For the past 24 hours, since they made a perfectly controlled turn to the east offshore of Brazil, the men of the Maxi Edmond de Rothschild have clearly been lengthening their stride. Constantly making over 30 knots, often stretching to close to 35-40 knots, the six sailors are ticking off the miles at very high speed, increasing their lead over Francis Joyon’s record in the process. They were 732 miles in credit at the 07:00 UTC position report, compared with 442 miles at the same time yesterday. However, today’s the day when the atmosphere and the setting will really change aboard. The big blue skies will likely give way to moderate conditions ahead of the front and the T-shirts and shorts the crew were still wearing on deck yesterday afternoon will likely be consigned to their bags for a while.
The pureness of the trajectory
Since exiting the doldrums on Friday, the trajectory of the latest Gitana has been crystal-clear and it’s worth congratulating the work of Gitana Team’s weather cell for this vision, starting with Marcel van Triest, the router of the five-arrow stable. From his Mediterranean HQ, he has managed to hit the nail on the head! On setting sail from Ushant at the trailing edge of a weather slot more than a week ago, the Dutchman had a very clear image in his mind of the connection the Maxi Edmond de Rothschild needed to make yesterday. The teamwork required to achieve this was fantastic as it was important to stick closely to the polars of the 32-metre giant and line themselves up with a string of weather systems as the theory envisaged.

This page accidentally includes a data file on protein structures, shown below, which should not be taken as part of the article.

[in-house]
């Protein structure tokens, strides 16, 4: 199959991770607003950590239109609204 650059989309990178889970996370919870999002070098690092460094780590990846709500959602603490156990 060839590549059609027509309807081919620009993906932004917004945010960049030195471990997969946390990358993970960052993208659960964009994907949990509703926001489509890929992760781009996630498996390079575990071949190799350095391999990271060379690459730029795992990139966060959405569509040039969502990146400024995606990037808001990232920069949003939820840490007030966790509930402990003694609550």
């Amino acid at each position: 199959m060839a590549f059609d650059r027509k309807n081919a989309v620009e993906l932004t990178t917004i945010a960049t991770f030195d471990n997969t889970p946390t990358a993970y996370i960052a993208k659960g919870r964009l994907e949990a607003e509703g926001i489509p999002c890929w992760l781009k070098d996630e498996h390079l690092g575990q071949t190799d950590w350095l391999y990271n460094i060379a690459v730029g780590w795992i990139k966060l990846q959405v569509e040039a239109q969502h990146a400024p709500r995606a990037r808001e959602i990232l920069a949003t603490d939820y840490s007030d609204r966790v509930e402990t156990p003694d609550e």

“It was important not to arrive in the south too early otherwise we’d have had to hang around at the station waiting for the train of depressions. In this case, I’d say that we managed to really nail the timing in terms of this transition. We had this pattern in mind and it’s great when things go according to plan!” admitted Marcel van Triest, a twinkle in his eye.
Strong wind for entering the 40th parallel
“The wind will lift considerably as we bend eastwards and we’ll end up on a downwind point of sail by the end of the day,” explained Franck Cammas yesterday. “Next, the wind will pick up considerably as far as South Africa. The visibility will change ahead of the front, even though the sea state will remain fine for quite a long time, which will enable us to post some very fine average speeds by exploiting the boat’s true potential. We’re flat out and we need to be to tackle this section. The next few days are all about striking a balance. We mustn’t be too quick or too slow to keep nicely ahead of the front. We must remain in a sector where the wind strength and direction is right. To achieve this, we need to constantly adjust the Maxi’s speed and course according to the speed and direction of the front, which is propelling us towards the Southern Ocean.”
This section of the Jules Verne Trophy course is known for providing teams with the opportunity to secure another record, that of 24 hours! Here, the team seem to have all the ingredients right now in the South Atlantic, between Rio de Janeiro and Cape Town, but the skippers of the Maxi Edmond de Rothschild remain clear about their strategy, as Franck Cammas points out: “It’s tempting to get carried away by the speed and performance the boat is more than capable of, but we’re only at the start of our round the world and we need to think about the bigger picture for the Maxi Edmond de Rothschild. The 24-hour record is not our primary objective, our eyes are on the Jules Verne Trophy.”
The crewed 24-hour distance record has been held since 1 August 2009 by Pascal Bidégorry and the men of Banque Populaire V. This was achieved during a North Atlantic record attempt and they covered 908.2 miles at an average speed of 37.84 knots; a fabulous time which still stands today even though it has been under threat on several occasions since.